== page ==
Roberto Martinez sprung a tactical surprise by using Romelu Lukaku on the right to highlight the Gunners’ biggest defensive flaw in Nacho Monreal and Steven Naismith in a ‘false nine’ role to use the Scot’s movement from a deeper position. The change worked a treat. The Toffees only needed the first 15 minutes of the game to open the scoring through Naismith. The other part of the tactical change proved to be working 20 minutes later when Lukaku, steaming inside from the right, thundered into the Arsenal net. If any team deserved a portion of luck during a performance it was this one from the Blues. A minute after the hour mark, a former Everton player provided that when Mikel Arteta attempted to tackle Kevin Mirallas who was certain to took in to an empty net. Instead the Spaniard ended up winning the ball but also finishing into the Gwladys Street goal, something familiar to the Catalan.
This win was as euphoric as any I can remember and the end to the season didn’t do it justice, especially the following game.
Everton 2-0 Manchester United – 20th Apr 2014
Subsequently from that Crystal Palace defeat, the league position was put to one side for David Moyes’ first return to Goodison Park – ultimately proving fatal. Incidentally Paddy Power’s grim reaper was in the perfect spot before being ejected from the stadium. Another example of how the Goodison twelfth man can help Martinez’s side, this time overcoming their former manager.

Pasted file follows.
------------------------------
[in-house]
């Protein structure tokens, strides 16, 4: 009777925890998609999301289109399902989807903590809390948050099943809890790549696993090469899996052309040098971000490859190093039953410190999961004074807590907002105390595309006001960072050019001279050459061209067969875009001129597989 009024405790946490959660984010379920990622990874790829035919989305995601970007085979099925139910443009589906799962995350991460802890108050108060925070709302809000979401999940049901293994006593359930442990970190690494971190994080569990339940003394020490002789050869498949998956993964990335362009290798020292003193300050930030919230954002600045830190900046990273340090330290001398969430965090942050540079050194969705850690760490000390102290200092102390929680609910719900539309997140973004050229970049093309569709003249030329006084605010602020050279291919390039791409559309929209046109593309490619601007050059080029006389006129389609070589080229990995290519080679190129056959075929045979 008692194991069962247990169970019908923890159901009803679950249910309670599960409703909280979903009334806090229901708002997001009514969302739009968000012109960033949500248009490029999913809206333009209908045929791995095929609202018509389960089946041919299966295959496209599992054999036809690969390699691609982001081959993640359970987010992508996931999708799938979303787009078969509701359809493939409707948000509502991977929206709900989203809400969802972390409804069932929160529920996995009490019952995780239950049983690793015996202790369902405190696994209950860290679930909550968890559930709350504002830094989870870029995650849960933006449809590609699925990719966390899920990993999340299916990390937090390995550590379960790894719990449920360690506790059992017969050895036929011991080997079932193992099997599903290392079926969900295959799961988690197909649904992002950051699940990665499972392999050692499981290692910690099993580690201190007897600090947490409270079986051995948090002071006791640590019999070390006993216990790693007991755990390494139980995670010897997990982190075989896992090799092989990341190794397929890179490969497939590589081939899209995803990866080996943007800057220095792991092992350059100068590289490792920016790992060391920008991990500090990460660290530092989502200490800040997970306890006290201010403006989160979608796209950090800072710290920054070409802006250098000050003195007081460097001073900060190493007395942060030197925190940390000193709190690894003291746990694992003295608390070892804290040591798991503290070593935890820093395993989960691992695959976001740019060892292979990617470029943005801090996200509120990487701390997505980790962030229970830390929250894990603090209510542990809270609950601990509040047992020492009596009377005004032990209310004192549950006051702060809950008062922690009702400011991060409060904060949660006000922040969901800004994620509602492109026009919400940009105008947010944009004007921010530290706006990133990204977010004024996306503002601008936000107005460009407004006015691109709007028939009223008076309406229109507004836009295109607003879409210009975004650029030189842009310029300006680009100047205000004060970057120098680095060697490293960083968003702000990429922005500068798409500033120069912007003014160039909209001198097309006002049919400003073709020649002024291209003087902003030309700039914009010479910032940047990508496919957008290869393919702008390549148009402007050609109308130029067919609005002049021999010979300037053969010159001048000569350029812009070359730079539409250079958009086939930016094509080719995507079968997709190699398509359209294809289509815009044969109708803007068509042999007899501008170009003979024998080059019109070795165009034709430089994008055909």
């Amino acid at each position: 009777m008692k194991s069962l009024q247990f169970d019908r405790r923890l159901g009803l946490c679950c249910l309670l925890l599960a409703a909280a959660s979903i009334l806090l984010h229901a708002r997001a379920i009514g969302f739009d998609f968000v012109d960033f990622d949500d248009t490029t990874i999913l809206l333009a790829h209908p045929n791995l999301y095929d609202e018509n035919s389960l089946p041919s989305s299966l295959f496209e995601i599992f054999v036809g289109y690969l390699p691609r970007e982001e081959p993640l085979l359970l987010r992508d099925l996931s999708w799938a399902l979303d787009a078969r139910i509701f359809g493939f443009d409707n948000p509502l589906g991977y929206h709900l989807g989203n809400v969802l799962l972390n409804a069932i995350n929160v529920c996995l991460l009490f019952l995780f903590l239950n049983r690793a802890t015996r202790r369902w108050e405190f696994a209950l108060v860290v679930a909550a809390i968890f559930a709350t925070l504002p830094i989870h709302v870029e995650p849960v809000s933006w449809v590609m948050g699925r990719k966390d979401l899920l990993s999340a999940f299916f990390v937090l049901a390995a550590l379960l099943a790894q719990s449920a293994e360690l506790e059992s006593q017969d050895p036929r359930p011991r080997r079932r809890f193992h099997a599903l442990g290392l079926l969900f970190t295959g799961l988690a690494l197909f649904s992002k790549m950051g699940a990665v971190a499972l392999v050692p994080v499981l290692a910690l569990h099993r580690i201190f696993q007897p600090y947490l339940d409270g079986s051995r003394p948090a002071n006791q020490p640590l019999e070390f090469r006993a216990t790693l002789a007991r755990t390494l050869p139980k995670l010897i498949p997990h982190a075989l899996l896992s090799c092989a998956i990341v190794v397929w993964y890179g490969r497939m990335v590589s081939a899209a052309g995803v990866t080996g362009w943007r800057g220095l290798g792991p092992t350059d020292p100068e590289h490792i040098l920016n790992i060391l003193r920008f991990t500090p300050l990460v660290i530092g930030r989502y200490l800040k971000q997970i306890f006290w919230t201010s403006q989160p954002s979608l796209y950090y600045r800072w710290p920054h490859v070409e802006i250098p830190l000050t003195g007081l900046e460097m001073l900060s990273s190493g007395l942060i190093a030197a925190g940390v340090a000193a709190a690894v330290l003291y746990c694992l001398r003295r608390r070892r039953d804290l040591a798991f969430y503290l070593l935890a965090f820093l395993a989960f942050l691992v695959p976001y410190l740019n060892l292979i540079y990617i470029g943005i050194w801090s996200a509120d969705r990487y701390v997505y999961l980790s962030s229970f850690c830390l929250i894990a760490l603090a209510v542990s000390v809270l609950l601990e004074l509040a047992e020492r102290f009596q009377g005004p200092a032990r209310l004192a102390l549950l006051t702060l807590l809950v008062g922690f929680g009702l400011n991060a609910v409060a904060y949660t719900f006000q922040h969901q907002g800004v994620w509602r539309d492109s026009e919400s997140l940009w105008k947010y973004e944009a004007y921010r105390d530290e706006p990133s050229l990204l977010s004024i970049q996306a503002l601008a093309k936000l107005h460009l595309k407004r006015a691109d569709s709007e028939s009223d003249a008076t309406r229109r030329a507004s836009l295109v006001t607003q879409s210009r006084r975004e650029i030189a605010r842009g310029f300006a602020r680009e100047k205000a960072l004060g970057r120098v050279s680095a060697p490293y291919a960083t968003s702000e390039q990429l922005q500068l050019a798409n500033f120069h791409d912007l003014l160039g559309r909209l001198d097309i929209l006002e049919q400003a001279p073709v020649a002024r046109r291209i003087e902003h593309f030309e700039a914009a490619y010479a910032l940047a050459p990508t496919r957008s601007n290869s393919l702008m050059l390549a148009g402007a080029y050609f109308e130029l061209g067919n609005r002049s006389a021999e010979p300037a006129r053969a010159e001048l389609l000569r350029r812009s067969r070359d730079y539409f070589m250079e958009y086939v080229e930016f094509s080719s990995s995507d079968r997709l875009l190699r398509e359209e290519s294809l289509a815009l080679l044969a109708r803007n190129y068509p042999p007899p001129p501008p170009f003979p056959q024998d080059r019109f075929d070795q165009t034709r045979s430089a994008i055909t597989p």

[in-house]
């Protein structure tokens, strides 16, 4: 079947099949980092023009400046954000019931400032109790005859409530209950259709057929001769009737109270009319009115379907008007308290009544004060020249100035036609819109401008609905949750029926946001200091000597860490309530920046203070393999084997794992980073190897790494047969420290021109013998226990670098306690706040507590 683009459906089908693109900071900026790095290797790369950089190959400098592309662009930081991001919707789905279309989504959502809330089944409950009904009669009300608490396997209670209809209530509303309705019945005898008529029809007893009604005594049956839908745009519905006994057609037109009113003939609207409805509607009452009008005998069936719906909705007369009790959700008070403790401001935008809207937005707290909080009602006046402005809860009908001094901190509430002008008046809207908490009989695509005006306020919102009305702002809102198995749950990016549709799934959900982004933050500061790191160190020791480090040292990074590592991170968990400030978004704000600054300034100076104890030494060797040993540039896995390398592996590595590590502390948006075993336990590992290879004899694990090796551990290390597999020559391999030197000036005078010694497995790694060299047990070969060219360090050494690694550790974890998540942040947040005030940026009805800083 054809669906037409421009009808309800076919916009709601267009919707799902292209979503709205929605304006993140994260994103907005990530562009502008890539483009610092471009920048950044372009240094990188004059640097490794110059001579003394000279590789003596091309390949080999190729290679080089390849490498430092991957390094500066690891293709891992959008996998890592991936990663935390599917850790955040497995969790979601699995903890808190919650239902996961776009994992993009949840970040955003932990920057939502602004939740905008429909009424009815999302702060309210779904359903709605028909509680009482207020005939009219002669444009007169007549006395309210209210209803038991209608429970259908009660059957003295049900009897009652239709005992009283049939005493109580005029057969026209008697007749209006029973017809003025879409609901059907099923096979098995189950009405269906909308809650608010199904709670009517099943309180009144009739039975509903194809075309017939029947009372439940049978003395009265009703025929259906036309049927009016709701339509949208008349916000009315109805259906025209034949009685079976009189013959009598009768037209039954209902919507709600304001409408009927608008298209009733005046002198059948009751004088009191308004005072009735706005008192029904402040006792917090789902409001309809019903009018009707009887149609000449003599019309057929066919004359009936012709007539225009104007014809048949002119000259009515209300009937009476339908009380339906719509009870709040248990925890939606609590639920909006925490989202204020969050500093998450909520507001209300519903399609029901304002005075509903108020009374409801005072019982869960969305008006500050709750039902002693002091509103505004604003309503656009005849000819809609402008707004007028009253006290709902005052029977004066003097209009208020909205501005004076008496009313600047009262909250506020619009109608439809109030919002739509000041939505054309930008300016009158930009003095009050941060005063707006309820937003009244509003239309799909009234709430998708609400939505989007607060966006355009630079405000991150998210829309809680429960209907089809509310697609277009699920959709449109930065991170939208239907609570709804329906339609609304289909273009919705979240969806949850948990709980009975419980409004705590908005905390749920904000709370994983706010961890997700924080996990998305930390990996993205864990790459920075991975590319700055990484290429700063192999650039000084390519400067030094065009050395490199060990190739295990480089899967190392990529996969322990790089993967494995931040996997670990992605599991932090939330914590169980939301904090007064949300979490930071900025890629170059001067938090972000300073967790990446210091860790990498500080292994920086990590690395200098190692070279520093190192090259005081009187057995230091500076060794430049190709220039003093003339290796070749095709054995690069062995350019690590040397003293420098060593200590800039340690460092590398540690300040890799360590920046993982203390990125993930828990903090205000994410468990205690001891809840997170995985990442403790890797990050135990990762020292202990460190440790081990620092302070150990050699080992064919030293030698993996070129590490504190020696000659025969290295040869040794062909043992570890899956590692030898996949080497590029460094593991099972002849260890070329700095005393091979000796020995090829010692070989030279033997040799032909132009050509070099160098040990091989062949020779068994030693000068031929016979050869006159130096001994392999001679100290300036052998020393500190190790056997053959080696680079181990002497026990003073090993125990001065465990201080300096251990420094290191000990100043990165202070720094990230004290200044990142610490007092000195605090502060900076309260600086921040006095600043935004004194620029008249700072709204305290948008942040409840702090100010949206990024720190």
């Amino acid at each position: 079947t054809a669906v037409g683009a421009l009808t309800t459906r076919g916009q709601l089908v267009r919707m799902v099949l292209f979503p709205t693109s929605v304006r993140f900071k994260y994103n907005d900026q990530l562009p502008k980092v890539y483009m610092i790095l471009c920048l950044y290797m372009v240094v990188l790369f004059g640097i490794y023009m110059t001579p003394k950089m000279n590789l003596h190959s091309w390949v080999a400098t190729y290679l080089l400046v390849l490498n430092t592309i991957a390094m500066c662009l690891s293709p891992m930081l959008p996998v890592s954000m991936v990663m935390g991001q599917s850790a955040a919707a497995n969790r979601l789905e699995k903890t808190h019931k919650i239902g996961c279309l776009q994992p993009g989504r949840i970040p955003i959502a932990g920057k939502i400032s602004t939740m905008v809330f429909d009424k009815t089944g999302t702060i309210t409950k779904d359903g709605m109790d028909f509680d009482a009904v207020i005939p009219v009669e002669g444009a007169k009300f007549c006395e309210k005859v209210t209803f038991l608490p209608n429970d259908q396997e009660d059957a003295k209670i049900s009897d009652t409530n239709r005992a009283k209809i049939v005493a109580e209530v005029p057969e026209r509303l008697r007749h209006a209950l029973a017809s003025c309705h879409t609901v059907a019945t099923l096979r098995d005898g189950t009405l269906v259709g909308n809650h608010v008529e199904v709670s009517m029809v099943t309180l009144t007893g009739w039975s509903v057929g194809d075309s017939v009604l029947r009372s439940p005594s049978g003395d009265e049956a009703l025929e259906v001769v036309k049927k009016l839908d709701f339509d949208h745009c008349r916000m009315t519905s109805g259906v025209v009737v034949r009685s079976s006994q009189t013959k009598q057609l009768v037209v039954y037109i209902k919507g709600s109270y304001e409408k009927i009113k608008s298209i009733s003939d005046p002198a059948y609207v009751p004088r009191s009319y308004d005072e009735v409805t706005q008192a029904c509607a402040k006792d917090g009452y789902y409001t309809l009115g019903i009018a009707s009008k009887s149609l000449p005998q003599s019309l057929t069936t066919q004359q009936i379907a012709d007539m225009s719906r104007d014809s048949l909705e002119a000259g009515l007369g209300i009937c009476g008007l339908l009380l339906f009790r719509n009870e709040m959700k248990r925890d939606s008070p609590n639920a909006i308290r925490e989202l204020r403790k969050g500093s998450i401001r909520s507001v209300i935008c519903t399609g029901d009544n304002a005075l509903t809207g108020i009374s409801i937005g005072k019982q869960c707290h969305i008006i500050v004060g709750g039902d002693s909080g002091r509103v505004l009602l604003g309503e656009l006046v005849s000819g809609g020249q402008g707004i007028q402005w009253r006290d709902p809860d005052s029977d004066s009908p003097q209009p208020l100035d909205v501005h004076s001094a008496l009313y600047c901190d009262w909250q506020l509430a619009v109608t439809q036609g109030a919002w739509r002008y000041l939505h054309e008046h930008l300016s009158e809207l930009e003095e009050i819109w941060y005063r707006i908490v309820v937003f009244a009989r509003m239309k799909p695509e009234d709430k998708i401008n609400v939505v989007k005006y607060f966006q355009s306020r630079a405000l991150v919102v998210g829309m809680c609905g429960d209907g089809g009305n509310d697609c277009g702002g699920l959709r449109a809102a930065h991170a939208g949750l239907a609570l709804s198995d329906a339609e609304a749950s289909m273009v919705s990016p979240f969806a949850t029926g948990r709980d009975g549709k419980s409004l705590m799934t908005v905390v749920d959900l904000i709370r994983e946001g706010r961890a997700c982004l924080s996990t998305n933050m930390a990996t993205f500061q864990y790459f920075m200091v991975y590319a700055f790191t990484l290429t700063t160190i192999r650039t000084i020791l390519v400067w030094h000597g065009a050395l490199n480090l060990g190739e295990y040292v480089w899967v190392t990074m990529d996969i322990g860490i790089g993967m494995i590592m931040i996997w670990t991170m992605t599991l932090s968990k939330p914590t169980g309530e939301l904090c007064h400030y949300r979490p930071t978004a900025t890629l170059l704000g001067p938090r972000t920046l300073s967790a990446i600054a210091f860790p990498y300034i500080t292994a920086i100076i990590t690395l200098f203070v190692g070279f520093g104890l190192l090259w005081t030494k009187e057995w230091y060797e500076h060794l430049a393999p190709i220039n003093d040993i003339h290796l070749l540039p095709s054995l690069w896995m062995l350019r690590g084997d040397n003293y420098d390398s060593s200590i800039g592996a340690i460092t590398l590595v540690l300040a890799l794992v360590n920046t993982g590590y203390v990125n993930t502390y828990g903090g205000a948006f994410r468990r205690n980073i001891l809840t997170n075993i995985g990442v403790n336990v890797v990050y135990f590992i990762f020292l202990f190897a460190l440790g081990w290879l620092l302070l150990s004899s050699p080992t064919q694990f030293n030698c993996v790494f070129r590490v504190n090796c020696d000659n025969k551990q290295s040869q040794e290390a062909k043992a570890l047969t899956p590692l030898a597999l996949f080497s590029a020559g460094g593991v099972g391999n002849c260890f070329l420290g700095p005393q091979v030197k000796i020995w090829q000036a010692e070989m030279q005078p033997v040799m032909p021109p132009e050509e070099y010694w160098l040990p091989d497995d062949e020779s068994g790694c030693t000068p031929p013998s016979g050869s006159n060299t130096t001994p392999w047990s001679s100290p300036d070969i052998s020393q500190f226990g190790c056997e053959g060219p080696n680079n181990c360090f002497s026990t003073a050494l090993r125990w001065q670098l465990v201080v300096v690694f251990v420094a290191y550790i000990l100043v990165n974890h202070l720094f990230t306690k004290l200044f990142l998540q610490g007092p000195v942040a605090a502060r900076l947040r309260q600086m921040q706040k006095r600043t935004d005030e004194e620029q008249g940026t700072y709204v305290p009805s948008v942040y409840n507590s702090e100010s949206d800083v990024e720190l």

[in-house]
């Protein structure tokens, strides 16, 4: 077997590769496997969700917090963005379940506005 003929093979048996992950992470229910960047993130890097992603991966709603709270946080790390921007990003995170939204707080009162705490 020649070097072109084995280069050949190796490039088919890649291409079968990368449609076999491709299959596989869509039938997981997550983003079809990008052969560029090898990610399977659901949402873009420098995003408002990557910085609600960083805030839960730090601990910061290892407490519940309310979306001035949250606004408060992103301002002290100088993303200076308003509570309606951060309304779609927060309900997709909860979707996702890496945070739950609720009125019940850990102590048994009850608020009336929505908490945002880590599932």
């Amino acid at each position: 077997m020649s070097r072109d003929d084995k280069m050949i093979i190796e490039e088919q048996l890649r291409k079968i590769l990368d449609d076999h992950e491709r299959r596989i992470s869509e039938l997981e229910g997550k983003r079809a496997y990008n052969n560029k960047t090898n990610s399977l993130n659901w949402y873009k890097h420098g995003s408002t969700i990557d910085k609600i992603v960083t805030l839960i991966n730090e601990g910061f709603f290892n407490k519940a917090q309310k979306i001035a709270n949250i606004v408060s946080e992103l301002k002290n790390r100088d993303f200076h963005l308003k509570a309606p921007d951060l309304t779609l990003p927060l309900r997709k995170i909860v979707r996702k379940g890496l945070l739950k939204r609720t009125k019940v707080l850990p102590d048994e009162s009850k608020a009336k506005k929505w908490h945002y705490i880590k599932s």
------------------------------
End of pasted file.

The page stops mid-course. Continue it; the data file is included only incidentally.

Everton had the game won in the first half after an assured Leighton Baines penalty and a tidy finish from Kevin Mirallas. Moyes was axed just two days following the fixture after the last of a string of sorry and jaded performances.
There were several excellent wins over this season for the Blues, some for wider reasons; such as West Ham at home when the side were struggling without Romelu Lukaku and the Belgian made a telling return. All the wins involving late goals were as sweet as the dominant wins and because of that it was extremely difficult to narrow it down to the top five. Hopefully you’ll agree with my top five but I wouldn’t be surprised if that wasn’t the case with it being hard to leave out West Ham United away, Aston Villa both home and away as well as Swansea City, Newcastle and Fulham away.